"Girthy" Agression Getting Worse - Page 3 - The Horse Forum
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post #21 of 24 Old 05-20-2010, 01:26 PM
Join Date: Jul 2009
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Originally Posted by Valentina View Post
It could be that the saddle no longer fits her and is causing pain. Make certain that there are no "lumps" in the saddle and have a saddle fitter look at how it fits your horse. Also - make certain that you are not placing the saddle too far forward - the part of the saddle near her withers MUST be behind the top of her shoulder.

My saddle had to be adjusted 3 times in one year as my mare was developing so much muscling in her topline the saddler had begun to pinch her and cause her pain. She also reacted as soon as she saw the saddle pad - snapping at me, etc. I fixed the saddle and after a few times she realized it no longer hurt - thus no more snapping.

If she react to grooming it may be too much/not enough selenium or she could be ovulating and in pain. Be careful about selenium - VERY easy to OD the horse on it. Try the Chastberry herb (1 tsp 2x/day) if it's an ovulation related issue.
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post #22 of 24 Old 05-21-2010, 06:45 PM
Join Date: Dec 2009
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Seems like Scientific is the way to go then. If you have lots of money to spend then spend it.

If not find someone who, after 30 years or so of workin with them may have an way to find out whats wrong without Vets, new saddles and chiropractors sending their bill.

Up to you.
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post #23 of 24 Old 05-22-2010, 06:23 AM
Join Date: Mar 2008
Location: NJ
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No need to be snarky because you have nothing to back up your invalid statements.

No need to spend loads of money, either. I didn't spend boatloads of money on my gelding as I don't have it. I changed his management and the ulcers healed on their own (as they do). Sometimes, horses need vets help. It's proven.

You do know you can train a horse to put up with pain, right? If the horse is trying to tell you something (she's in pain) and you reprimand her every time she does, she'll certainly stop looking 'girthy'.

She'll still have the problem of ulcers/back/poor saddle fit, though.

Tennessee walking horses have to be tested with hoof testers to make sure they're not sored. Since they are anyway, trainers train the horses to not react to the testers. Sometimes a horse will fail a test, and the tester will tell them to go 'school' their horse more and then the horse will often pass.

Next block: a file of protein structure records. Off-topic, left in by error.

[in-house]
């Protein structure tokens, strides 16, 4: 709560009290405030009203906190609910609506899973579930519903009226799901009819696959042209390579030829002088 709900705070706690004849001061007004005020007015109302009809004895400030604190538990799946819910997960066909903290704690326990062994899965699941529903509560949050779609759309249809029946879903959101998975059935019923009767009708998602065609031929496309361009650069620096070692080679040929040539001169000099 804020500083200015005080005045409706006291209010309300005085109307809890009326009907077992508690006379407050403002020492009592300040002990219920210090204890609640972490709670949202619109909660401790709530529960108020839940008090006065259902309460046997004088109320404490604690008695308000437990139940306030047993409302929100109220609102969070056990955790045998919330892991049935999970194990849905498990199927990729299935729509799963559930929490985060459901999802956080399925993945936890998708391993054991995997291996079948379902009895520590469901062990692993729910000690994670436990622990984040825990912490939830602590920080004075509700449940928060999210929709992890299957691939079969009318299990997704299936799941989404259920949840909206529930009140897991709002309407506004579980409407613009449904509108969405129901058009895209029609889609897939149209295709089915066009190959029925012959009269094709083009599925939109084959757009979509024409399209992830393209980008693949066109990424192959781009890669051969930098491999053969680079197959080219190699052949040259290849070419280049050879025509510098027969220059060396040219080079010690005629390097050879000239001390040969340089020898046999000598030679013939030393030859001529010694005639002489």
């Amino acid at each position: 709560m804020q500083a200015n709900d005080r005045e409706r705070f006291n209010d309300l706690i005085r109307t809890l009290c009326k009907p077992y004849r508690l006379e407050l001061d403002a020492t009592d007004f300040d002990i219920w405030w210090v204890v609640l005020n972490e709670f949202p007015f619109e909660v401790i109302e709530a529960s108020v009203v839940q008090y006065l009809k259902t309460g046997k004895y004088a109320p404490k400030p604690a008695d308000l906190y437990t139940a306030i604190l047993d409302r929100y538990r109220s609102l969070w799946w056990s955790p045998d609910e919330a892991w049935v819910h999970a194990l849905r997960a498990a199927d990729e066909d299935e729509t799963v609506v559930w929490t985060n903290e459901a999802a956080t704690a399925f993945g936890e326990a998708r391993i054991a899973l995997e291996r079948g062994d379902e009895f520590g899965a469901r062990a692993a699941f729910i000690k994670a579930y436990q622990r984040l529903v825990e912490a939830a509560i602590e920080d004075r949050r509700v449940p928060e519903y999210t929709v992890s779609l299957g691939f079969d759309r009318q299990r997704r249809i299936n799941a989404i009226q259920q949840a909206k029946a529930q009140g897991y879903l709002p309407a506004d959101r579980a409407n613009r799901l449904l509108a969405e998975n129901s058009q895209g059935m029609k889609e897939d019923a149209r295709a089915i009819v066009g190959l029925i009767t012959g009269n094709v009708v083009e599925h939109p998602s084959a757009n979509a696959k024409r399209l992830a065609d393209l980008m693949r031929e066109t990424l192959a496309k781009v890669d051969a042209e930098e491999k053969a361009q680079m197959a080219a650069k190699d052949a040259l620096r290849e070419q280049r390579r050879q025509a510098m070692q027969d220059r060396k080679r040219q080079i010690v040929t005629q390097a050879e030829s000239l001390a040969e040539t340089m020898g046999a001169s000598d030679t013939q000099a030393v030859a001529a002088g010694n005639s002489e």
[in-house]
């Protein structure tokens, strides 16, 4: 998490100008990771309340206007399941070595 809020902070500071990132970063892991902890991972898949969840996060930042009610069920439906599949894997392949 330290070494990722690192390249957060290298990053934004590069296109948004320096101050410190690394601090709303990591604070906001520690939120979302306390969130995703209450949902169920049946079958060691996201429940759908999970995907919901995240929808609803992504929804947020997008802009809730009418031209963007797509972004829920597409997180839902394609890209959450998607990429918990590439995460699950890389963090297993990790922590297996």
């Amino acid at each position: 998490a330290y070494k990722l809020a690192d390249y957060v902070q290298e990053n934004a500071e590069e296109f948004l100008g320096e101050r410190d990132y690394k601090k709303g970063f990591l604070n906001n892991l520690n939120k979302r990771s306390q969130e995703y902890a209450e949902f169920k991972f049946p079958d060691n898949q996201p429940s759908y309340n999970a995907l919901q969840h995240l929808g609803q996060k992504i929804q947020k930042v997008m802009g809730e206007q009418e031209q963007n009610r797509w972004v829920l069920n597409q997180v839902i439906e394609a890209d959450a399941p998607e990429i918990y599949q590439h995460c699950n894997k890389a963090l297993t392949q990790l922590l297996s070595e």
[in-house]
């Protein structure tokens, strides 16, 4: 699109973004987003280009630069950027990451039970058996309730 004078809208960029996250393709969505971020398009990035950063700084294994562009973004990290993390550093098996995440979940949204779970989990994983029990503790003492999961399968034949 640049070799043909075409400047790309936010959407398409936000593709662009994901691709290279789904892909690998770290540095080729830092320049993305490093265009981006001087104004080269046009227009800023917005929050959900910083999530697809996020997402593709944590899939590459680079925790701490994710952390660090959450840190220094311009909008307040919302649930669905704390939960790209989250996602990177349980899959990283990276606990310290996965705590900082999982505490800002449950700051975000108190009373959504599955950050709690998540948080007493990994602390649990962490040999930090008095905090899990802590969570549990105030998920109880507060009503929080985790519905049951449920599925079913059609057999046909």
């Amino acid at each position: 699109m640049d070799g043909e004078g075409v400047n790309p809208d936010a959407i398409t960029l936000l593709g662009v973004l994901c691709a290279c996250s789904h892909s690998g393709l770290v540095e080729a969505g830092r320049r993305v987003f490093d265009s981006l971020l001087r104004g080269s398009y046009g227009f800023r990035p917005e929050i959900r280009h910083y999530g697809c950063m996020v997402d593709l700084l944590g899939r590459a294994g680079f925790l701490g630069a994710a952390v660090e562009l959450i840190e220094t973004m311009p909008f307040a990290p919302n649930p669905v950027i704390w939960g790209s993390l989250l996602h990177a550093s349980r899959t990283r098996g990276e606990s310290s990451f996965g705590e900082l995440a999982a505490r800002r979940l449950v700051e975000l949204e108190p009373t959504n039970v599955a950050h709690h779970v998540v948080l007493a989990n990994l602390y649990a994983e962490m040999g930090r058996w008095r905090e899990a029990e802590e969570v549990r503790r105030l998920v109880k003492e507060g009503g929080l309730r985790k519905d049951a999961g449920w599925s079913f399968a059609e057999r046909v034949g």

You can ignore what your horse is telling you and tell her to 'put up or shut up', or you can figure out why she's telling it to you in the first place. Horses are not all that lazy--if she is sweet everywhere else, I doubt she just doesn't want to. I may own the laziest gelding on the planet but he still trots up to the gate to be worked every day.

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post #24 of 24 Old 05-22-2010, 03:22 PM
Join Date: Dec 2009
Location: Southern California
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Once you are sure the horse is healthy and you have a good saddle fit, I would suggest you start from the beginning on teaching the horse how to accept the Whole saddling process. I would start with sacking her out and I would start with your hands and progress to the pad and then the saddle.

When sacking her out I would apply and release pressure on her in a 'hug' fashion starting with the neck and moving back to the girth area. You can also use a rope without the saddle around the girth area to sack her out to the pressure. The key is to NOT get a reaction so start with very little pressure and a brief time. If she reacts you either used too much pressure or left it there too long. Increase the time at one pressure level to a minute at least before adding more pressure.

When she will accept you 'hugging' her with your hands and the rope add the saddle. As you are using an english saddle you will want to use a girth that is long enough to reach the billets without putting pressure on her. If you cannot then you can attach a lead to it so you do not have to keep reaching under her belly to retrieve the girth each time you release it. Then start over as you did with the rope.

If you are not, I would use a girth with elastics on one side so the girth has some give for the horse and would be sure it is not over tighten. I get them snug and then walk to the arena then check it before mounting. Remember, your girth should not be making the saddle stay on, only keeping it from sliding around. In other words if you have to crank the cinch down to keep the saddle on, you may have a bad fitting saddle (barring mutton withers and such conformation faults that make saddle fit hard) You can also pick up her front feet (like cleaning them) and pull up to make sure her skin is not pinched under it.

Keep up the good work : )

Accredited Josh Lyons trainer, and Certified in John Lyons training techniques. http://Jodi-Wilson.com, http://traininghorsesblog.com
ReiningTrainer is offline  

agression , girthy , grooming

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